At the Front of Subsea Technology|
by Edward Crowley specialist writer on maritime topics
Many projects involving British companies are at the forefront of underwater technology in the fields of survey work, maintenance and inspection, surveillance and remote control.
One current project being done by GEC-Marconi and assisted by subsea consultants Kordale Engineering is the development of autonomous (free swimming) Underwater Vehicle (AUV) . This vehicle is being developed to undertake autonomous oilfield pipe line survey missions, with minimal weather dependence and without the indeed for surface support vessels. A substantial reduction in operating costs would be achieved.
Built and Tested
Important factors influencing the viability of a practical AUV system include:
Energy sources - how is the AUV powered?Robot Manipulator
The ARM (Automated Remote Manipulation) Project aims to produce a new kind of subsea inspection system, capable of doing advanced cleaning and inspection tasks in areas beyond the reach of divers, It will also be able to work at the same operating depths as divers but at lower cost and with greater safety and reliability. In particular, it was a requirement to be able to clean and inspect complicated node welds on subsea structures - these nodes generally consisting of a number of intersecting tubulars and the welds therefore being of a very complex shape.
The robot system provides a full 3D graphical model of the ROV, toolskid, manipulator and workpiece node. It provides full manual, semi-automatic and robotic control of the manipulator (with collision detection).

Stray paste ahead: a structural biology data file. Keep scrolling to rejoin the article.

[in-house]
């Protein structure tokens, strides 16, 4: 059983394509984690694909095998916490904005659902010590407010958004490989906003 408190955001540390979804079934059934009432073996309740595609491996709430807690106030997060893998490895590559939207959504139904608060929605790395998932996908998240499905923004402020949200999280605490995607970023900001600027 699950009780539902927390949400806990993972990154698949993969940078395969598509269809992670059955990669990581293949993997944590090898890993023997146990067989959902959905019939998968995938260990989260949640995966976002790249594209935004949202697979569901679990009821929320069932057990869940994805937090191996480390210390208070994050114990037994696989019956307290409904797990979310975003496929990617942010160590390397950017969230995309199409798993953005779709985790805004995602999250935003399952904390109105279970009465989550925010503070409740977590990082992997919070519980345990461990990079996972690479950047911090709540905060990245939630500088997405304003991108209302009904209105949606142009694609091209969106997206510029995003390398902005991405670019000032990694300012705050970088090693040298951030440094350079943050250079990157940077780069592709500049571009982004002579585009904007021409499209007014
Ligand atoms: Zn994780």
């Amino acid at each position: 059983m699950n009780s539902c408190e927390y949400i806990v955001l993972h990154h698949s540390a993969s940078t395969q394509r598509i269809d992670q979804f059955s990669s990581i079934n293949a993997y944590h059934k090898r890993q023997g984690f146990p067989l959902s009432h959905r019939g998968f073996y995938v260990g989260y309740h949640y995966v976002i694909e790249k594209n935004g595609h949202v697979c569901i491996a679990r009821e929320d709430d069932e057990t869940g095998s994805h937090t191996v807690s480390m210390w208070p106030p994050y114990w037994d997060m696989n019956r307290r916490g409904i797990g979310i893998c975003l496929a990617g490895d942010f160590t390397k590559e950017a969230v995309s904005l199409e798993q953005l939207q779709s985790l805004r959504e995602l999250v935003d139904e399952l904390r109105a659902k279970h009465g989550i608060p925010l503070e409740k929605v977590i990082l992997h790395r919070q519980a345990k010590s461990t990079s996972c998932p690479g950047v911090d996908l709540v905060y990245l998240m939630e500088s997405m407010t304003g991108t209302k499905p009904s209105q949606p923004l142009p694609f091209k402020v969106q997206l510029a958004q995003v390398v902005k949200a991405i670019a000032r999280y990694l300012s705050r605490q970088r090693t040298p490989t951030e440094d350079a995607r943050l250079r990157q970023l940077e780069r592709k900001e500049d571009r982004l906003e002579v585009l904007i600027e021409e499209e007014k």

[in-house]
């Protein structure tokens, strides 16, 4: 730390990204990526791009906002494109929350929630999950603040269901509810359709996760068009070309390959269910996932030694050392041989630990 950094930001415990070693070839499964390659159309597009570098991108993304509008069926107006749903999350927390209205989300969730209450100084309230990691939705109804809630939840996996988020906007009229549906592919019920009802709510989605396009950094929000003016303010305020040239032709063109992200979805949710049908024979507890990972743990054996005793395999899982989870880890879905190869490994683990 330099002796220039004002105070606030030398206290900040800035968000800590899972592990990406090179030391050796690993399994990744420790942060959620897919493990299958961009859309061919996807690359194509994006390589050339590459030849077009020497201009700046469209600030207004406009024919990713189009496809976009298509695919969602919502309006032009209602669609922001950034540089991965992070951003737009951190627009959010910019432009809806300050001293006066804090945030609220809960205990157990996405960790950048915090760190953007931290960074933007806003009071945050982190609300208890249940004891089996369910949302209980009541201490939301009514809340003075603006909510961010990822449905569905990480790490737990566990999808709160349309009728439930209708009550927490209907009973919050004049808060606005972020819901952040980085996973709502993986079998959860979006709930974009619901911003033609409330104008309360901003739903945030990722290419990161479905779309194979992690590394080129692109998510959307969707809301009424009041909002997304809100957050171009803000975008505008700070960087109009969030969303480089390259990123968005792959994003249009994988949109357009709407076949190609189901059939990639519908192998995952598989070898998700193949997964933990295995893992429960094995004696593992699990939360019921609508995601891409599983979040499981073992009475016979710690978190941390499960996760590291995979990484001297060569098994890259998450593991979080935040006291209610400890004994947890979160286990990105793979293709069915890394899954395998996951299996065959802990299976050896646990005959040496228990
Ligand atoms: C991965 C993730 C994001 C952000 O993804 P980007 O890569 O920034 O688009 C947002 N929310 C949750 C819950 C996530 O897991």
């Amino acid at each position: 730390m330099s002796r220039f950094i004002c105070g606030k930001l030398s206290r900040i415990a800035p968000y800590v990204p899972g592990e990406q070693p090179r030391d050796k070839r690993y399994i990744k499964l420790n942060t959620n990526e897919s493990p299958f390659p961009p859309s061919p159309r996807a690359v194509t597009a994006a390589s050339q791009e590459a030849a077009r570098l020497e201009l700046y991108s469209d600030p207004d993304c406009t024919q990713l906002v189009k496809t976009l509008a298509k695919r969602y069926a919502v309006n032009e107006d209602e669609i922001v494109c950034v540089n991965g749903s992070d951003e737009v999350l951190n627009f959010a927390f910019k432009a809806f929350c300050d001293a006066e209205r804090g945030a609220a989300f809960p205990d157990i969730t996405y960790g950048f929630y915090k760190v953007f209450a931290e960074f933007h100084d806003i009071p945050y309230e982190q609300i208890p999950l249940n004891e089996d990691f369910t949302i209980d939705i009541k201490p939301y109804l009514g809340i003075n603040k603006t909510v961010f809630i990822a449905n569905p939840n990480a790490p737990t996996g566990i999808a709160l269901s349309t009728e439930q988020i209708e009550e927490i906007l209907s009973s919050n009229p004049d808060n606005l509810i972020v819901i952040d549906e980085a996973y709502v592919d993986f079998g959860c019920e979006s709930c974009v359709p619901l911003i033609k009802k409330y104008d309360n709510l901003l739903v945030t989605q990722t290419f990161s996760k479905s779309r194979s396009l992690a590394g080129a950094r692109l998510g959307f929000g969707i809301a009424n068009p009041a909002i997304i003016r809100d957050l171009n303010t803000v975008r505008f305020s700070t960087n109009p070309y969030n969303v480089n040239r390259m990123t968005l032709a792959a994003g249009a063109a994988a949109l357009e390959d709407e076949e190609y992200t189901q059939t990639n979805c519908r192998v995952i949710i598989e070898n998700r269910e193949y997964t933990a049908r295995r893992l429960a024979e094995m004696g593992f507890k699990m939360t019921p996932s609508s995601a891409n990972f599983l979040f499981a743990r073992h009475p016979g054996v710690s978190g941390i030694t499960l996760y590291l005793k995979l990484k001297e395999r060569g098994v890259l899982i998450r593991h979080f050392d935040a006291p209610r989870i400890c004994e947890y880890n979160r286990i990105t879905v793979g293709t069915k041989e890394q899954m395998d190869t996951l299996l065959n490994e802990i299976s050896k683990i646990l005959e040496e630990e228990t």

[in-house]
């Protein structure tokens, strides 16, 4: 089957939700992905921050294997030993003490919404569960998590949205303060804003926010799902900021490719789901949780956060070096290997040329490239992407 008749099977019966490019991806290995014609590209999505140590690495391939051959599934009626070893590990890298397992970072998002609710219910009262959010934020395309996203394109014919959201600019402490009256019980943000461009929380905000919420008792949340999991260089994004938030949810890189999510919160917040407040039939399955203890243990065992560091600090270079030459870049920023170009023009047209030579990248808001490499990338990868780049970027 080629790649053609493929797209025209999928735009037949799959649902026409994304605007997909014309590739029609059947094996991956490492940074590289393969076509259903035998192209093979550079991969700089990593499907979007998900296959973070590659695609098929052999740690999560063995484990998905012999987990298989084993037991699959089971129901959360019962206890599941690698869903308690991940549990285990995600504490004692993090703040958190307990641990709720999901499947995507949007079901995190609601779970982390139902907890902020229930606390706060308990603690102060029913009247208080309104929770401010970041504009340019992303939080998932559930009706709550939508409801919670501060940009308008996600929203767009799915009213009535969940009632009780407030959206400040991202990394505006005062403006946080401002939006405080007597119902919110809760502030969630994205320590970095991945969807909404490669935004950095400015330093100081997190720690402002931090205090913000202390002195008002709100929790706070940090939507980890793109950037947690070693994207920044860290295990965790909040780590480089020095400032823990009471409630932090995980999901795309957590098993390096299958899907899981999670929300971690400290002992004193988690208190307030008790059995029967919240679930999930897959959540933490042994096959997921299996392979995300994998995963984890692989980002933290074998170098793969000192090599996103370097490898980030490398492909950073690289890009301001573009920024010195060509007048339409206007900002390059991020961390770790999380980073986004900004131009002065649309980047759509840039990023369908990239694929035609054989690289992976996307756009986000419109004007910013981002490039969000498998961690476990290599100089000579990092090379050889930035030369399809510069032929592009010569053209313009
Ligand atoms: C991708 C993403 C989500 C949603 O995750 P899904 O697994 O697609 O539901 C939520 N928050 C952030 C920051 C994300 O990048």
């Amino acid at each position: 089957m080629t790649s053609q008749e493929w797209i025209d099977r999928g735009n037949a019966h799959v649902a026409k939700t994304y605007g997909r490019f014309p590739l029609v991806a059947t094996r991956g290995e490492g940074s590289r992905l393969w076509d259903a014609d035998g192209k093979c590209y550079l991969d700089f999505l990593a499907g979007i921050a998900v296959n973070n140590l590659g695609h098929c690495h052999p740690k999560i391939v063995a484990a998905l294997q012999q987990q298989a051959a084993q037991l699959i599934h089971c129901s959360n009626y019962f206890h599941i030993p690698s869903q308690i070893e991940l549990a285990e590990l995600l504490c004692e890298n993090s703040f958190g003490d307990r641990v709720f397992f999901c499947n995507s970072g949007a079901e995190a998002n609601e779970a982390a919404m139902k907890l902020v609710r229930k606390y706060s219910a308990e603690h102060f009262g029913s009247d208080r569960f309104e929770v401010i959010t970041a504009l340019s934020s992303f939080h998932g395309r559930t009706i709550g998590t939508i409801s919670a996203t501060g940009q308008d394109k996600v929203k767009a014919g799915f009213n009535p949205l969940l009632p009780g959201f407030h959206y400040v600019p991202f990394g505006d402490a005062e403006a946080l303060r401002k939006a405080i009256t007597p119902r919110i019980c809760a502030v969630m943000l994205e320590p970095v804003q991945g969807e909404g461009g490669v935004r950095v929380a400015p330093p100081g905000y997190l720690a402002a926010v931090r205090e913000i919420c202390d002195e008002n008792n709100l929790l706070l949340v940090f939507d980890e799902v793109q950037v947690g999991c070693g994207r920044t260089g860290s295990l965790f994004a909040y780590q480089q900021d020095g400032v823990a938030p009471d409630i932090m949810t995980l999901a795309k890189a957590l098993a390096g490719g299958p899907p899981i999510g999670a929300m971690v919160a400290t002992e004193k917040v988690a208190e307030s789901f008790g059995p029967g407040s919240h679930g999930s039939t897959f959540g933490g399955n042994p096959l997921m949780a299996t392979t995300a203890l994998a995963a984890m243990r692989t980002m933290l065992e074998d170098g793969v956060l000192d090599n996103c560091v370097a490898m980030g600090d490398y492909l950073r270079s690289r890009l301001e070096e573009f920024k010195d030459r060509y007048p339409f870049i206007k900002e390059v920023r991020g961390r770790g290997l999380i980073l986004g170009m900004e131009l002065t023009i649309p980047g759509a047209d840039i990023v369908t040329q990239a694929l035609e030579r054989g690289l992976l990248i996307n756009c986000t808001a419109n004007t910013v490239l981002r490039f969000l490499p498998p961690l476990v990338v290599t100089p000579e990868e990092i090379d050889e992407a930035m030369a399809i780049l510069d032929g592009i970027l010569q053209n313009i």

The complete ARM inspection toolskid has undergone dry and wet factory inspection tests and it is planned for the system to be mounted on a workclass ROV at the end of 1995 for major wet-tank trials. It will then be used to inspect Mobil's Beryl Bravo platform in 1996.
There are many production challenges in deep water oilfield developments. Typically, reservoirs are produced using subsea completions where subsea wells are concentrated in clusters. Flowlines from individual wells are combined in a manifold at the subsea production control centres.
Multiphase pipelines connect the production control centre to the nearest platform which can be some distance away - where separators process the fluids. Sometimes the produced fluid is handled by a floating production system or by a tanker loading terminal.
This innovation from Ocean Technical Systems enables a subsea wellhead to be controlled from the surface using a unique design of tethered buoy, it offers a cost-effective solution for the economic development of marginal oil and gas fields.
The system was developed as a result of studying the needs of the Subsea Production Systems Market and it addresses the steadily growing requirements for the use of subsea well completions, It allows offshore operators and engineering contractors to optimise subsea developments and is particularly appropriate when a new development can be tied back to an existing offshore facility.
Using proven technology already installed by Ocean Technical in over 60 locations worldwide, it is possible to eliminate the conventional seabed umbilical and provide an inherently safe and redeployable system while saving about 50% in capital expenditure.
As an unmanned facility, it requires far less equipment that traditional solutions and offers the great advantage of modular repair. The total installation cost is extremely low and, as a very flexible solution it can be moved and re-used very cost effectively.
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